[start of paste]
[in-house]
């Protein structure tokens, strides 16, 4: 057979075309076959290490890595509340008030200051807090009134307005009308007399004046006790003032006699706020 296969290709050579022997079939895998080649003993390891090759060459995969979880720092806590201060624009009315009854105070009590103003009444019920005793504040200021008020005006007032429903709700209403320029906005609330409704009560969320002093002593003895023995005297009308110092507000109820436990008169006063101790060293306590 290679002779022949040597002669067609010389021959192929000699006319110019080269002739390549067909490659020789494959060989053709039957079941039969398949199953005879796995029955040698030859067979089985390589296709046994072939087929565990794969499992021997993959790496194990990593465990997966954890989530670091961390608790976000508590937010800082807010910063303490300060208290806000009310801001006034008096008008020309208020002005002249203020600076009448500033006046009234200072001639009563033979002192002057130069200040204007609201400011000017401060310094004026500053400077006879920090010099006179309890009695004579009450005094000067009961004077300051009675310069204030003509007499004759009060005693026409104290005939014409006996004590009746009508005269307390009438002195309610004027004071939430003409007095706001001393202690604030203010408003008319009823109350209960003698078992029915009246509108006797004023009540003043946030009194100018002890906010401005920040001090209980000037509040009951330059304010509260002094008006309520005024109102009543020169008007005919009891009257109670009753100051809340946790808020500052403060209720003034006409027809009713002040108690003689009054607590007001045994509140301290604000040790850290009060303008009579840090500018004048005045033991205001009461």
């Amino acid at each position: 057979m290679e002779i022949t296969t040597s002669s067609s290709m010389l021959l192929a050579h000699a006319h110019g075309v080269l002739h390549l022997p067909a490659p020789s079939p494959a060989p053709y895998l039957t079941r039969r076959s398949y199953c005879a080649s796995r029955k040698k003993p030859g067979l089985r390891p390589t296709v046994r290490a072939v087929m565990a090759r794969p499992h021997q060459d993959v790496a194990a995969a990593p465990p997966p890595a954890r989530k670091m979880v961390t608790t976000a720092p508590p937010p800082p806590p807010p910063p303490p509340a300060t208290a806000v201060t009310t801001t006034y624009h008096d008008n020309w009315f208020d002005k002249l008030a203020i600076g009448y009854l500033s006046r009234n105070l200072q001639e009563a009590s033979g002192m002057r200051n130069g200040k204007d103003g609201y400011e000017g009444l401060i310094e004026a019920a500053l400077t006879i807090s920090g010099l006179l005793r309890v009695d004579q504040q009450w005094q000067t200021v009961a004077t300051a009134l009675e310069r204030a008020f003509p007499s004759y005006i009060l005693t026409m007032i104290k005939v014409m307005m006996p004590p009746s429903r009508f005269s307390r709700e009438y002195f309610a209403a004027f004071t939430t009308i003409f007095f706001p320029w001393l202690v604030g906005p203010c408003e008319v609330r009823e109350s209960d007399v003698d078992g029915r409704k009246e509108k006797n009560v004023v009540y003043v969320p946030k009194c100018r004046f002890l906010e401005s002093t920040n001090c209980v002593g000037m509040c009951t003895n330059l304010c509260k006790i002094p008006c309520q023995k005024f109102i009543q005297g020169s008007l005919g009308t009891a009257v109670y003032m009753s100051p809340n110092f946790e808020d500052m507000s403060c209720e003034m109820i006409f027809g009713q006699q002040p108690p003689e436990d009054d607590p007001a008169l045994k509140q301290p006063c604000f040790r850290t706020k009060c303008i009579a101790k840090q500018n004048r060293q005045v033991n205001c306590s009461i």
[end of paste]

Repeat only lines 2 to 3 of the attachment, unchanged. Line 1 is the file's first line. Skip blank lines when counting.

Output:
């Protein structure tokens, strides 16, 4: 057979075309076959290490890595509340008030200051807090009134307005009308007399004046006790003032006699706020 296969290709050579022997079939895998080649003993390891090759060459995969979880720092806590201060624009009315009854105070009590103003009444019920005793504040200021008020005006007032429903709700209403320029906005609330409704009560969320002093002593003895023995005297009308110092507000109820436990008169006063101790060293306590 290679002779022949040597002669067609010389021959192929000699006319110019080269002739390549067909490659020789494959060989053709039957079941039969398949199953005879796995029955040698030859067979089985390589296709046994072939087929565990794969499992021997993959790496194990990593465990997966954890989530670091961390608790976000508590937010800082807010910063303490300060208290806000009310801001006034008096008008020309208020002005002249203020600076009448500033006046009234200072001639009563033979002192002057130069200040204007609201400011000017401060310094004026500053400077006879920090010099006179309890009695004579009450005094000067009961004077300051009675310069204030003509007499004759009060005693026409104290005939014409006996004590009746009508005269307390009438002195309610004027004071939430003409007095706001001393202690604030203010408003008319009823109350209960003698078992029915009246509108006797004023009540003043946030009194100018002890906010401005920040001090209980000037509040009951330059304010509260002094008006309520005024109102009543020169008007005919009891009257109670009753100051809340946790808020500052403060209720003034006409027809009713002040108690003689009054607590007001045994509140301290604000040790850290009060303008009579840090500018004048005045033991205001009461």
């Amino acid at each position: 057979m290679e002779i022949t296969t040597s002669s067609s290709m010389l021959l192929a050579h000699a006319h110019g075309v080269l002739h390549l022997p067909a490659p020789s079939p494959a060989p053709y895998l039957t079941r039969r076959s398949y199953c005879a080649s796995r029955k040698k003993p030859g067979l089985r390891p390589t296709v046994r290490a072939v087929m565990a090759r794969p499992h021997q060459d993959v790496a194990a995969a990593p465990p997966p890595a954890r989530k670091m979880v961390t608790t976000a720092p508590p937010p800082p806590p807010p910063p303490p509340a300060t208290a806000v201060t009310t801001t006034y624009h008096d008008n020309w009315f208020d002005k002249l008030a203020i600076g009448y009854l500033s006046r009234n105070l200072q001639e009563a009590s033979g002192m002057r200051n130069g200040k204007d103003g609201y400011e000017g009444l401060i310094e004026a019920a500053l400077t006879i807090s920090g010099l006179l005793r309890v009695d004579q504040q009450w005094q000067t200021v009961a004077t300051a009134l009675e310069r204030a008020f003509p007499s004759y005006i009060l005693t026409m007032i104290k005939v014409m307005m006996p004590p009746s429903r009508f005269s307390r709700e009438y002195f309610a209403a004027f004071t939430t009308i003409f007095f706001p320029w001393l202690v604030g906005p203010c408003e008319v609330r009823e109350s209960d007399v003698d078992g029915r409704k009246e509108k006797n009560v004023v009540y003043v969320p946030k009194c100018r004046f002890l906010e401005s002093t920040n001090c209980v002593g000037m509040c009951t003895n330059l304010c509260k006790i002094p008006c309520q023995k005024f109102i009543q005297g020169s008007l005919g009308t009891a009257v109670y003032m009753s100051p809340n110092f946790e808020d500052m507000s403060c209720e003034m109820i006409f027809g009713q006699q002040p108690p003689e436990d009054d607590p007001a008169l045994k509140q301290p006063c604000f040790r850290t706020k009060c303008i009579a101790k840090q500018n004048r060293q005045v033991n205001c306590s009461i």